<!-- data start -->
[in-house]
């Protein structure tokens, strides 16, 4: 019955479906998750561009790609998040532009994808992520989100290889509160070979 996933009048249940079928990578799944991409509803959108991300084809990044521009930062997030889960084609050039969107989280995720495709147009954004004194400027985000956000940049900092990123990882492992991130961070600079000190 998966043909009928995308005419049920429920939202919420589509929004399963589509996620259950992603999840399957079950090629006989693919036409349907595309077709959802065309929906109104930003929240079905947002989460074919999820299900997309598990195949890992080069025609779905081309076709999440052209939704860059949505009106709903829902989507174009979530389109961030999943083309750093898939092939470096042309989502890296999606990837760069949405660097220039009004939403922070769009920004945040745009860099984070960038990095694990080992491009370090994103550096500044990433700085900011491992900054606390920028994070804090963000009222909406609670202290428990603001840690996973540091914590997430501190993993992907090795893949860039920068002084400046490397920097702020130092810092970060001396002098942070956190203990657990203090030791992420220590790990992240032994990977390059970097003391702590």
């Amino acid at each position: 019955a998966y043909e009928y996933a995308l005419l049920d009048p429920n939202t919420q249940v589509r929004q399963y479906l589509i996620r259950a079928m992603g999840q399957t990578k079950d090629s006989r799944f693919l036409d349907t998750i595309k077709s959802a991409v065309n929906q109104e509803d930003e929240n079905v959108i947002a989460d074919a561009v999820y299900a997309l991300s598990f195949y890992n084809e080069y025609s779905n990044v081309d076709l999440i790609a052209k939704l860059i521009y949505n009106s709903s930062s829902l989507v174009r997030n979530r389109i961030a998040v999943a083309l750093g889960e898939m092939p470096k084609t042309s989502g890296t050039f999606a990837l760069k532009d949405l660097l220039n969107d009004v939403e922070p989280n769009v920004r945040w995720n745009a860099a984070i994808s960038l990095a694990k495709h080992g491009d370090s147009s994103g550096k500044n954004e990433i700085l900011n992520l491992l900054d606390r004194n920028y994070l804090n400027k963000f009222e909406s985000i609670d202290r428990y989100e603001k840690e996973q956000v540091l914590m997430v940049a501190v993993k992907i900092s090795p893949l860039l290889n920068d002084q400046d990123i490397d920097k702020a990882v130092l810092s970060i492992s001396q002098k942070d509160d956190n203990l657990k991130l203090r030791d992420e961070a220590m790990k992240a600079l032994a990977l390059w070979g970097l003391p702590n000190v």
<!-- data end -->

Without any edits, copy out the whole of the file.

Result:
[in-house]
């Protein structure tokens, strides 16, 4: 019955479906998750561009790609998040532009994808992520989100290889509160070979 996933009048249940079928990578799944991409509803959108991300084809990044521009930062997030889960084609050039969107989280995720495709147009954004004194400027985000956000940049900092990123990882492992991130961070600079000190 998966043909009928995308005419049920429920939202919420589509929004399963589509996620259950992603999840399957079950090629006989693919036409349907595309077709959802065309929906109104930003929240079905947002989460074919999820299900997309598990195949890992080069025609779905081309076709999440052209939704860059949505009106709903829902989507174009979530389109961030999943083309750093898939092939470096042309989502890296999606990837760069949405660097220039009004939403922070769009920004945040745009860099984070960038990095694990080992491009370090994103550096500044990433700085900011491992900054606390920028994070804090963000009222909406609670202290428990603001840690996973540091914590997430501190993993992907090795893949860039920068002084400046490397920097702020130092810092970060001396002098942070956190203990657990203090030791992420220590790990992240032994990977390059970097003391702590």
């Amino acid at each position: 019955a998966y043909e009928y996933a995308l005419l049920d009048p429920n939202t919420q249940v589509r929004q399963y479906l589509i996620r259950a079928m992603g999840q399957t990578k079950d090629s006989r799944f693919l036409d349907t998750i595309k077709s959802a991409v065309n929906q109104e509803d930003e929240n079905v959108i947002a989460d074919a561009v999820y299900a997309l991300s598990f195949y890992n084809e080069y025609s779905n990044v081309d076709l999440i790609a052209k939704l860059i521009y949505n009106s709903s930062s829902l989507v174009r997030n979530r389109i961030a998040v999943a083309l750093g889960e898939m092939p470096k084609t042309s989502g890296t050039f999606a990837l760069k532009d949405l660097l220039n969107d009004v939403e922070p989280n769009v920004r945040w995720n745009a860099a984070i994808s960038l990095a694990k495709h080992g491009d370090s147009s994103g550096k500044n954004e990433i700085l900011n992520l491992l900054d606390r004194n920028y994070l804090n400027k963000f009222e909406s985000i609670d202290r428990y989100e603001k840690e996973q956000v540091l914590m997430v940049a501190v993993k992907i900092s090795p893949l860039l290889n920068d002084q400046d990123i490397d920097k702020a990882v130092l810092s970060i492992s001396q002098k942070d509160d956190n203990l657990k991130l203090r030791d992420e961070a220590m790990k992240a600079l032994a990977l390059w070979g970097l003391p702590n000190v």